Employee stops thief, but gets fired

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Kayla Bunge
Friday, April 4, 2008
— Dean Babcock said he just wanted to do the right thing, but it cost him his job.

He was fired from Target on March 25, he said, for stopping a 16-year-old girl from stealing alcohol. He said his manager told him he’d violated company policy.

According to Babcock:

On March 1, a 16-year-old girl went to the alcohol aisle and took a bottle of Captain Morgan rum. She put the bottle into her bag.

He verified the incident on store security cameras.

On March 7, the same 16-year-old girl again went to the alcohol aisle and took a bottle of Patron tequila. She put the bottle in her shopping basket.

He again verified the incident on store security cameras.

Babcock approached the girl just a few aisles away from where she had taken the tequila. He asked her if she had taken a bottle of rum the week before. She said yes. He asked her if she had taken a bottle of liquor that day. She said yes.

Babcock saw that the bottle no longer was in the girl’s shopping basket. He asked her if it was in her bag. She opened it up, and he saw that it was.

Babcock took the girl’s information, called her father to tell him what had happened and let her go.

“I couldn’t call the police, and I thought I could handle it low key, without the bosses finding out,” Babcock said.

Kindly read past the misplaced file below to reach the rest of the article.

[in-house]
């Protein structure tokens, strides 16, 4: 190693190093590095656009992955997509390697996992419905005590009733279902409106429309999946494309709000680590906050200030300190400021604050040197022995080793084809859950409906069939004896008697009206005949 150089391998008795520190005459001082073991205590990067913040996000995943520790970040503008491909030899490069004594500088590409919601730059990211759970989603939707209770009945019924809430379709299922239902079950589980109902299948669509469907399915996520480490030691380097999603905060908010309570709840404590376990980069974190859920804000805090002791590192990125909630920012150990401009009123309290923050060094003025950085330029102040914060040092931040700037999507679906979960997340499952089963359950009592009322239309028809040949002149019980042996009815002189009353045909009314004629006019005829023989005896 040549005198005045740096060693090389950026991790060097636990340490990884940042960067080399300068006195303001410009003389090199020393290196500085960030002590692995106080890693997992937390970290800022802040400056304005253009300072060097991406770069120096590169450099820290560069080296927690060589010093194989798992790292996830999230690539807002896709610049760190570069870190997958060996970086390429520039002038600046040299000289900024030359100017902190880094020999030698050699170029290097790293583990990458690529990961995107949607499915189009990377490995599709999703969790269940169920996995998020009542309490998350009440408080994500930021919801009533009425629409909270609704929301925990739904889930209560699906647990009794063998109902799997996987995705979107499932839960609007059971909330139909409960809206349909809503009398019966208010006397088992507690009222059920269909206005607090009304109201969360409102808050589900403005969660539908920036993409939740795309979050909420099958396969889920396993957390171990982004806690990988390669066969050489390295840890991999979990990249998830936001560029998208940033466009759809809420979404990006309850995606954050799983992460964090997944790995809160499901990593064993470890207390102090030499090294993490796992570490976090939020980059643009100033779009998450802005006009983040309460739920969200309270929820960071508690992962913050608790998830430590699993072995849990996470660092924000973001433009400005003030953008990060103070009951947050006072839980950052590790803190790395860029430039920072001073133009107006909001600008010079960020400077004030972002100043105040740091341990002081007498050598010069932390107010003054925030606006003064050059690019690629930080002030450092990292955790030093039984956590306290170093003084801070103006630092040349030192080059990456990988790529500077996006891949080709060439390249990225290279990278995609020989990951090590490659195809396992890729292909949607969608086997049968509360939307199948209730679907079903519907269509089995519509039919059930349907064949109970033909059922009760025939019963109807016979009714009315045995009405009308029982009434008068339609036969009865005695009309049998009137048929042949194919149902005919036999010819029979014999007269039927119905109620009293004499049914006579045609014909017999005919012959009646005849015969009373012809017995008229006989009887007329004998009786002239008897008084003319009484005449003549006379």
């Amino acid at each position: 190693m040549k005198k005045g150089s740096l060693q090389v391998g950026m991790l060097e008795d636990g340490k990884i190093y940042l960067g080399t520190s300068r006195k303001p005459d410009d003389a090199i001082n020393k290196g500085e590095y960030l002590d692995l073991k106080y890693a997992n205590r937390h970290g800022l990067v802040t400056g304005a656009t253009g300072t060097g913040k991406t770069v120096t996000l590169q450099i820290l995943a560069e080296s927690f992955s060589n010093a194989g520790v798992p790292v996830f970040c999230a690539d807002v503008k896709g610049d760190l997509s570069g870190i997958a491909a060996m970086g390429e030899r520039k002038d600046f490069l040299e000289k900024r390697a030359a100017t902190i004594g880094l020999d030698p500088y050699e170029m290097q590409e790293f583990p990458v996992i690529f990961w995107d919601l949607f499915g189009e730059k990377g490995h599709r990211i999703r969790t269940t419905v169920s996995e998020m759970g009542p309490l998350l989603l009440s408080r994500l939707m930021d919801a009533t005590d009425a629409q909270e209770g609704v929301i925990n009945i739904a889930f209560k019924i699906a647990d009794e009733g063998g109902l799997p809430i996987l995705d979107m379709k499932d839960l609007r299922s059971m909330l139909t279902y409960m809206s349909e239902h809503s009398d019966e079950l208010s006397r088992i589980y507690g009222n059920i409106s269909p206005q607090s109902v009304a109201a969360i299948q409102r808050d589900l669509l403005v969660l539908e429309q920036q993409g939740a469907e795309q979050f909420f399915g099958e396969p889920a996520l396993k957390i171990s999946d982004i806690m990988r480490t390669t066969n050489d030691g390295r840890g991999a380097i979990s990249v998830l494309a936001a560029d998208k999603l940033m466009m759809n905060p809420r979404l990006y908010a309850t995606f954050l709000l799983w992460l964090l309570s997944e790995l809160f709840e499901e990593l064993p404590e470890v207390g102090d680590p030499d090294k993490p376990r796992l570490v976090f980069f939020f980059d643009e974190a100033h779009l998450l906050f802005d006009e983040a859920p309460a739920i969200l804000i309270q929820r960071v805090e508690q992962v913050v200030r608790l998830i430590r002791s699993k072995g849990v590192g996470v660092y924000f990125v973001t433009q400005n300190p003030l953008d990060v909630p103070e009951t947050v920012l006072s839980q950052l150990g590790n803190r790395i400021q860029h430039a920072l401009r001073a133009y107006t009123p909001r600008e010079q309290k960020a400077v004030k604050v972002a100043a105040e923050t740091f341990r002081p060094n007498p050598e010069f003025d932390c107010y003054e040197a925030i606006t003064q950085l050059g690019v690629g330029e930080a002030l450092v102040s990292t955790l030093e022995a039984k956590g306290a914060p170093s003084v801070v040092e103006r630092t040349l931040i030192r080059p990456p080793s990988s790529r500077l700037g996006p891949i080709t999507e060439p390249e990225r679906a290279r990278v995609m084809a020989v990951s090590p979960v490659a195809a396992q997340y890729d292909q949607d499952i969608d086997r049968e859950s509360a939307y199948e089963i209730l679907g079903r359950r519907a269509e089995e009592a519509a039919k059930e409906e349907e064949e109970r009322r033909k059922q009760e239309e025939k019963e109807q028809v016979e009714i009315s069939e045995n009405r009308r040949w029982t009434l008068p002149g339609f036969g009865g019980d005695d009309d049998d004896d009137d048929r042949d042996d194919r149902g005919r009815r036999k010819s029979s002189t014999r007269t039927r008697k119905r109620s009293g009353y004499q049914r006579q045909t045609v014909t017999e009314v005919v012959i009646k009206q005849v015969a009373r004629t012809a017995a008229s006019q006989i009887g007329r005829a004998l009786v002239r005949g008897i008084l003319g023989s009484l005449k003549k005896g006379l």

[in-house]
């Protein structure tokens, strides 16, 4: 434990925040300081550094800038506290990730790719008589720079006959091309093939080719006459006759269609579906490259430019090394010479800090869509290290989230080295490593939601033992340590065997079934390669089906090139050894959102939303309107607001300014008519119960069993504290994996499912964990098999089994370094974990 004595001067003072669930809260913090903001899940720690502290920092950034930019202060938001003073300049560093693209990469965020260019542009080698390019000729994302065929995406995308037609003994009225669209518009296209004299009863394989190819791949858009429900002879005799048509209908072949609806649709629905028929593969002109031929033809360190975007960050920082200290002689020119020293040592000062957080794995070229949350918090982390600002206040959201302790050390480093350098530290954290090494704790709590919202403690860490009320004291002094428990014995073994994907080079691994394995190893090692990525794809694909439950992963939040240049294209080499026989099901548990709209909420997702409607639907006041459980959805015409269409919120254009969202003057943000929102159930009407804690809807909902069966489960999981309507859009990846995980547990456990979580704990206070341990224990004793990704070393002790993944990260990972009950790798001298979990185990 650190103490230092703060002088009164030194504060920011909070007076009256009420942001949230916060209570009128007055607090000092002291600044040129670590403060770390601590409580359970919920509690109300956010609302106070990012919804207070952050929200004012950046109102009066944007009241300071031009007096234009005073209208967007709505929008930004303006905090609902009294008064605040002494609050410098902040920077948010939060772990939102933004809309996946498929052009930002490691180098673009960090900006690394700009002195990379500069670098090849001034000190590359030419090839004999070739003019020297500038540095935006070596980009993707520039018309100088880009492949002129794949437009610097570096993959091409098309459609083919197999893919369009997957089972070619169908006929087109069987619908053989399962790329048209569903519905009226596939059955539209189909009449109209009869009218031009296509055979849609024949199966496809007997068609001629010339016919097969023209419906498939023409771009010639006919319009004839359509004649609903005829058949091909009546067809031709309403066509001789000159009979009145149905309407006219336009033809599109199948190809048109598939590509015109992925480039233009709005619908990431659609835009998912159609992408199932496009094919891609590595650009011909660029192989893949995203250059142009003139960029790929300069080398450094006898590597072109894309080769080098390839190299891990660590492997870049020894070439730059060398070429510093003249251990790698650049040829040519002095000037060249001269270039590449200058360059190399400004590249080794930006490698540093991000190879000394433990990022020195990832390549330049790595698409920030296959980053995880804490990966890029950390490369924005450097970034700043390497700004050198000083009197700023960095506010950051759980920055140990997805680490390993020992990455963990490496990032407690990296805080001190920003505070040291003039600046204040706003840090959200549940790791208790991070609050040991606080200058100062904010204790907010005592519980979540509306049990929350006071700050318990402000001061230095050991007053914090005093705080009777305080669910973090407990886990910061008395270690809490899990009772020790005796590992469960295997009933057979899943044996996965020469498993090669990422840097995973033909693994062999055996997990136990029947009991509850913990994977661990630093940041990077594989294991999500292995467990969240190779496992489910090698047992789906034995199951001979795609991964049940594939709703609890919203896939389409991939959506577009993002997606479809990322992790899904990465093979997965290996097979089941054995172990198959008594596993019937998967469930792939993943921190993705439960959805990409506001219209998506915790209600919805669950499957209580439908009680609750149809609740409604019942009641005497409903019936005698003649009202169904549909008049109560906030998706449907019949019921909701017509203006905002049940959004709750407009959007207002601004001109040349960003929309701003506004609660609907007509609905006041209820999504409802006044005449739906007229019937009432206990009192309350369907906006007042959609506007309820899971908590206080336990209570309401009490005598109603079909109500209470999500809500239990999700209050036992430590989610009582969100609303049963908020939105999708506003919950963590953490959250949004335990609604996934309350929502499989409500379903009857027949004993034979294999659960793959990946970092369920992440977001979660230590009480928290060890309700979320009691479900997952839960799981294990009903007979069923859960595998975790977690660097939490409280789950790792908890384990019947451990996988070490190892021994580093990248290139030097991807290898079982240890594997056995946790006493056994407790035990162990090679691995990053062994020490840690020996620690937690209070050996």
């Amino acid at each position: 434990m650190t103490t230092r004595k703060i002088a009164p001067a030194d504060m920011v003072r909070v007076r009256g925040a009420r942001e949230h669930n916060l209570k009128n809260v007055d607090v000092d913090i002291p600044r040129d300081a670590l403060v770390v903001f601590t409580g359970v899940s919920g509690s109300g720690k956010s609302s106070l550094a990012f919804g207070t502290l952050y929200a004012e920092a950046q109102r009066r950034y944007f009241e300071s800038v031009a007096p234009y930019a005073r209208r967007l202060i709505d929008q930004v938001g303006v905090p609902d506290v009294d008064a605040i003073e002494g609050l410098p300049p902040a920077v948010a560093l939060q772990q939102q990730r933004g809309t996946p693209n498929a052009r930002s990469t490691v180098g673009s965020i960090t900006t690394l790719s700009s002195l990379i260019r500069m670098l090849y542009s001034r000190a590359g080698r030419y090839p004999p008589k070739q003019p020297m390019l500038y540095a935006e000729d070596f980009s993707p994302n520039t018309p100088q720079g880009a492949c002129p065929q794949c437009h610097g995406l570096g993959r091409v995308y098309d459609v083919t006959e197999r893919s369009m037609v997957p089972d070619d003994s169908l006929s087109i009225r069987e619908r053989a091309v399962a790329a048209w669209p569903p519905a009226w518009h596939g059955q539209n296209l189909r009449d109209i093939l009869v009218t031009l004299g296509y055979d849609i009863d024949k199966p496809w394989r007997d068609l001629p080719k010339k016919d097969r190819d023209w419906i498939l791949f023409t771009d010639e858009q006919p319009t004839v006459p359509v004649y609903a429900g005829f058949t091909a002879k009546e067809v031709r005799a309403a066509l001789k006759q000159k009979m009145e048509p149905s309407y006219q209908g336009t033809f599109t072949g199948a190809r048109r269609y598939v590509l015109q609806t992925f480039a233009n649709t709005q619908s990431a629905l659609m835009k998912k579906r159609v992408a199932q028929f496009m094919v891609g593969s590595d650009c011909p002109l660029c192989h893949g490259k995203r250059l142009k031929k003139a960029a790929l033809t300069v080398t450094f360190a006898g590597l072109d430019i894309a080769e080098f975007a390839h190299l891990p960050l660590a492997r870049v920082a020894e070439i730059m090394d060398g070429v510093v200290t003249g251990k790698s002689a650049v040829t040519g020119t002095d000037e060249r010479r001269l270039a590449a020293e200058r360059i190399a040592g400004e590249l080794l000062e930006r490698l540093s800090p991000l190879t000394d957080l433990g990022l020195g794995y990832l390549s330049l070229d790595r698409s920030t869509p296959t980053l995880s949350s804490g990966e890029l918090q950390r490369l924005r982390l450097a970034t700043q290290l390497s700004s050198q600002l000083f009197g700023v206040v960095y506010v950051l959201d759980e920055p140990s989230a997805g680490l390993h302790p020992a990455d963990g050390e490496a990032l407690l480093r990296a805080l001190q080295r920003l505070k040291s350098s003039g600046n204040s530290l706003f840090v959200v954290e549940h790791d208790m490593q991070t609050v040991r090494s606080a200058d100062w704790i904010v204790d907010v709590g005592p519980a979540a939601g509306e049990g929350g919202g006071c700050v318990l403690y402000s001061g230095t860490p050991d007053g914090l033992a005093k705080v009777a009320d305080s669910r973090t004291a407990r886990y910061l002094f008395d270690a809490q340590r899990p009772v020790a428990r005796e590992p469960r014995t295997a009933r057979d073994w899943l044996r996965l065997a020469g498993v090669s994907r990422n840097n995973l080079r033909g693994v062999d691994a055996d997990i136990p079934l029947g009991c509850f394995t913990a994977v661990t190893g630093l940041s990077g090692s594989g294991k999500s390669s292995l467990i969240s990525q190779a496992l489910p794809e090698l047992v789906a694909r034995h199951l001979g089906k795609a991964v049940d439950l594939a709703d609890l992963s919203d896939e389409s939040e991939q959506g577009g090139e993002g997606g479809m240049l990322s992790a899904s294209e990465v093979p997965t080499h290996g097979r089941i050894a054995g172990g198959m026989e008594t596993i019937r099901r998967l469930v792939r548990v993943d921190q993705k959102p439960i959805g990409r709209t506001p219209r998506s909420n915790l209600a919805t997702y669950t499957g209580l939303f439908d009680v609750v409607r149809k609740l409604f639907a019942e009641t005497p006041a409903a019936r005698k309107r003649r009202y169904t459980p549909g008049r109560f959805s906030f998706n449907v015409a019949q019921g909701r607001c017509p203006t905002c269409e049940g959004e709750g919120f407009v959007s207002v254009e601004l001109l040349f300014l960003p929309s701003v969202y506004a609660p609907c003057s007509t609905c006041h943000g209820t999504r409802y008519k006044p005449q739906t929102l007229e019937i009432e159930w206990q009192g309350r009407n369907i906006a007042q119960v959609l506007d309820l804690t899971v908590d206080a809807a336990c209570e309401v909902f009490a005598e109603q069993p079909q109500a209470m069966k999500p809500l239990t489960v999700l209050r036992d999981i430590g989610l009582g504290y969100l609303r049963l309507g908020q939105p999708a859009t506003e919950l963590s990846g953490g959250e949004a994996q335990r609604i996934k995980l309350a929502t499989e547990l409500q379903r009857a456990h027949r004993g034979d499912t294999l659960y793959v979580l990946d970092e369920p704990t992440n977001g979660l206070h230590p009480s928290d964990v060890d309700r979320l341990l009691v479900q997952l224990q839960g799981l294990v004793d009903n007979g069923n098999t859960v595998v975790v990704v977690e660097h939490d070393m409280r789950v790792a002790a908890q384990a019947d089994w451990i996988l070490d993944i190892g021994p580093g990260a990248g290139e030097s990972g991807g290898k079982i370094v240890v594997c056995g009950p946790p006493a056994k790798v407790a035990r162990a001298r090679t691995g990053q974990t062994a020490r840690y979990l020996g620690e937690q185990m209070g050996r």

On March 21, the store manager called Babcock into her office and asked him what happened.

“(She) said, ‘You weren’t supposed to do that,’” he said.

Babcock told her he understood that, but he wasn’t going to let a 16-year-old girl steal alcohol from the store.

The manager said that he had violated Target’s policy.

Babcock said the manager told him he should have approached the girl and asked if he could help her find something. Only certain supervisors can stop suspected shoplifters. Babcock was not a supervisor; he was a security guard.

“I could not ask her to put the alcohol back,” he said. “I could not accuse a guest of stealing.”

Babcock said the store didn’t have anyone on duty with the authority to stop a suspected shoplifter that day.

He was suspended for a few days.

On March 25, Babcock was fired.

“I figured they were going to chew me out, but I didn’t think I’d get fired,” he said.

According to a statement from Target, safety is the company's first priority.

"Target does not condone underage drinking or theft...and we maintain appropriate procedures and implement many safeguards to prevent their occurence," according to the statement.

"While we take theft seriously, we also respect and value the comfort of our guests," the statement said. "To ensure a safe shopping experience while preventing crime in our stores, we require that our apprehension guidelines be upheld and apprehensions be made only when a situation meets our stringent criteria.

Babcock said he doesn’t regret what he did.

“My job was not to stop her. I knew that when I was hired,” he said. “But I think any reasonable adult who sees a kid take a bottle of alcohol would do something about it.”

Babcock doesn’t deny violating Target’s policy, but he has an objection to the policy and wants the company to change it.

Last updated: 9:01 pm Thursday, December 13, 2012

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